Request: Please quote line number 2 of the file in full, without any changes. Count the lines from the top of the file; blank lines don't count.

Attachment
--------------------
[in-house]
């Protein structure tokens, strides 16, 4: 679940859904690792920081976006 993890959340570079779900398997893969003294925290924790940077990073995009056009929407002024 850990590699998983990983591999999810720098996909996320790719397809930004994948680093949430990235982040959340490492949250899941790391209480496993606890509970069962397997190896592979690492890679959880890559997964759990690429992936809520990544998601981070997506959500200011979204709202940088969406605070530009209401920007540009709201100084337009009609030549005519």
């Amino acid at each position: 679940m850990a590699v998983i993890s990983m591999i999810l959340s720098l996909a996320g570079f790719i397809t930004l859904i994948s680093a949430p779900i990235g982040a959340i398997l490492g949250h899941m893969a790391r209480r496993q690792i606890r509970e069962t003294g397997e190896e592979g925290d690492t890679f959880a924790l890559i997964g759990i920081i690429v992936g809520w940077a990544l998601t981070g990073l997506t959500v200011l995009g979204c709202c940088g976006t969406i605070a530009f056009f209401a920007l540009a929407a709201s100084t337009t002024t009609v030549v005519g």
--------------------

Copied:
């Protein structure tokens, strides 16, 4: 679940859904690792920081976006 993890959340570079779900398997893969003294925290924790940077990073995009056009929407002024 850990590699998983990983591999999810720098996909996320790719397809930004994948680093949430990235982040959340490492949250899941790391209480496993606890509970069962397997190896592979690492890679959880890559997964759990690429992936809520990544998601981070997506959500200011979204709202940088969406605070530009209401920007540009709201100084337009009609030549005519």